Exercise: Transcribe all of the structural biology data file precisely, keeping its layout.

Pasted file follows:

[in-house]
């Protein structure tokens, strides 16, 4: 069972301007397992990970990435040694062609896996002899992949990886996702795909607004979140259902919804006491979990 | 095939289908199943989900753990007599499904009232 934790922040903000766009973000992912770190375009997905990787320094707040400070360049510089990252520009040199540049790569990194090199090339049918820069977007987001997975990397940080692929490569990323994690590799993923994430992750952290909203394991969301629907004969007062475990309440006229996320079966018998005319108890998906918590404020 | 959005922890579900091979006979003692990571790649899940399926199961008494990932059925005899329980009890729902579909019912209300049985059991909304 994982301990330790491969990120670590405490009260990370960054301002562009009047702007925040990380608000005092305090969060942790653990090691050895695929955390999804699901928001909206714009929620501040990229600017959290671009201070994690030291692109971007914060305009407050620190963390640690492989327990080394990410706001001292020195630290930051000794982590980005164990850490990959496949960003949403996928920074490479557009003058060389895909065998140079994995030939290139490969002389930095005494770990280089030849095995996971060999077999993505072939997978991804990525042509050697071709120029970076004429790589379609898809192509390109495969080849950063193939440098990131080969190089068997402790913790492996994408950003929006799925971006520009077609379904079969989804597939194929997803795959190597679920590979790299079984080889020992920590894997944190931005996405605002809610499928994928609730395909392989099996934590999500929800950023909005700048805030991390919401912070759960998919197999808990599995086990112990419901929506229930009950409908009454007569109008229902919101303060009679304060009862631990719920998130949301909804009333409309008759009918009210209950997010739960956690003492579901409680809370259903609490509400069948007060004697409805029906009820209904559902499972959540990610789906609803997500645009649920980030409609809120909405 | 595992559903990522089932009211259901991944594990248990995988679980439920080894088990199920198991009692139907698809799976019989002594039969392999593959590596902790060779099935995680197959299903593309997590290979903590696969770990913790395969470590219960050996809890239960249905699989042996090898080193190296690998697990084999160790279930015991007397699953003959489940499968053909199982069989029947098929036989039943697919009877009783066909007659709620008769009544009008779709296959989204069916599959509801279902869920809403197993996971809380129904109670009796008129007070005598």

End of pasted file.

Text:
[in-house]
């Protein structure tokens, strides 16, 4: 069972301007397992990970990435040694062609896996002899992949990886996702795909607004979140259902919804006491979990 | 095939289908199943989900753990007599499904009232 934790922040903000766009973000992912770190375009997905990787320094707040400070360049510089990252520009040199540049790569990194090199090339049918820069977007987001997975990397940080692929490569990323994690590799993923994430992750952290909203394991969301629907004969007062475990309440006229996320079966018998005319108890998906918590404020 | 959005922890579900091979006979003692990571790649899940399926199961008494990932059925005899329980009890729902579909019912209300049985059991909304 994982301990330790491969990120670590405490009260990370960054301002562009009047702007925040990380608000005092305090969060942790653990090691050895695929955390999804699901928001909206714009929620501040990229600017959290671009201070994690030291692109971007914060305009407050620190963390640690492989327990080394990410706001001292020195630290930051000794982590980005164990850490990959496949960003949403996928920074490479557009003058060389895909065998140079994995030939290139490969002389930095005494770990280089030849095995996971060999077999993505072939997978991804990525042509050697071709120029970076004429790589379609898809192509390109495969080849950063193939440098990131080969190089068997402790913790492996994408950003929006799925971006520009077609379904079969989804597939194929997803795959190597679920590979790299079984080889020992920590894997944190931005996405605002809610499928994928609730395909392989099996934590999500929800950023909005700048805030991390919401912070759960998919197999808990599995086990112990419901929506229930009950409908009454007569109008229902919101303060009679304060009862631990719920998130949301909804009333409309008759009918009210209950997010739960956690003492579901409680809370259903609490509400069948007060004697409805029906009820209904559902499972959540990610789906609803997500645009649920980030409609809120909405 | 595992559903990522089932009211259901991944594990248990995988679980439920080894088990199920198991009692139907698809799976019989002594039969392999593959590596902790060779099935995680197959299903593309997590290979903590696969770990913790395969470590219960050996809890239960249905699989042996090898080193190296690998697990084999160790279930015991007397699953003959489940499968053909199982069989029947098929036989039943697919009877009783066909007659709620008769009544009008779709296959989204069916599959509801279902869920809403197993996971809380129904109670009796008129007070005598």